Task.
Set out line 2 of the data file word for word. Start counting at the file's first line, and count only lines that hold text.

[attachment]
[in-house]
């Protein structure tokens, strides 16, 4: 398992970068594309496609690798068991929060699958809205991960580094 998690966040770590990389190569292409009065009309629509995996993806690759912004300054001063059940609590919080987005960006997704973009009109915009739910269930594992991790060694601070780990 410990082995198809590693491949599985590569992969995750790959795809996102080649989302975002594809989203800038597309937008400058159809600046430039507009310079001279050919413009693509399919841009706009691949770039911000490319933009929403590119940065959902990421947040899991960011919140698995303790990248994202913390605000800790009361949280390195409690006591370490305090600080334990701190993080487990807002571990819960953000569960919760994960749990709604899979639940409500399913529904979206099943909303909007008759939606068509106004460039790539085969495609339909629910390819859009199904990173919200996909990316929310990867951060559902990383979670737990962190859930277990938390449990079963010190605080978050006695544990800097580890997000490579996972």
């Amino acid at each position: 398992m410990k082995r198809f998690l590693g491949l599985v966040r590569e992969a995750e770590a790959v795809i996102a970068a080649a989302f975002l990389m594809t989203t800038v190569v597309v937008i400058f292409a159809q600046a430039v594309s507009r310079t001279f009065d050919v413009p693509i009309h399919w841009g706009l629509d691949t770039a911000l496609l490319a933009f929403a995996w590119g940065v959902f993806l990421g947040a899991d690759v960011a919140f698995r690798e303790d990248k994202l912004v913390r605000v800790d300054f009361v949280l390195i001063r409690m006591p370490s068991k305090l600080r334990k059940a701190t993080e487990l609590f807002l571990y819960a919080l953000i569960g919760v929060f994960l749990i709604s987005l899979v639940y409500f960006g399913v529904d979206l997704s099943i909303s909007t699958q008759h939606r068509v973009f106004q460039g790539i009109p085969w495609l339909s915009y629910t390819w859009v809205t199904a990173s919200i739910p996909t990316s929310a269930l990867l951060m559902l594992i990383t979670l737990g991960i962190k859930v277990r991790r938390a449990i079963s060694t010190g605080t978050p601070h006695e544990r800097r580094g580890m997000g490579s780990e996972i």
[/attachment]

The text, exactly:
């Protein structure tokens, strides 16, 4: 398992970068594309496609690798068991929060699958809205991960580094 998690966040770590990389190569292409009065009309629509995996993806690759912004300054001063059940609590919080987005960006997704973009009109915009739910269930594992991790060694601070780990 410990082995198809590693491949599985590569992969995750790959795809996102080649989302975002594809989203800038597309937008400058159809600046430039507009310079001279050919413009693509399919841009706009691949770039911000490319933009929403590119940065959902990421947040899991960011919140698995303790990248994202913390605000800790009361949280390195409690006591370490305090600080334990701190993080487990807002571990819960953000569960919760994960749990709604899979639940409500399913529904979206099943909303909007008759939606068509106004460039790539085969495609339909629910390819859009199904990173919200996909990316929310990867951060559902990383979670737990962190859930277990938390449990079963010190605080978050006695544990800097580890997000490579996972």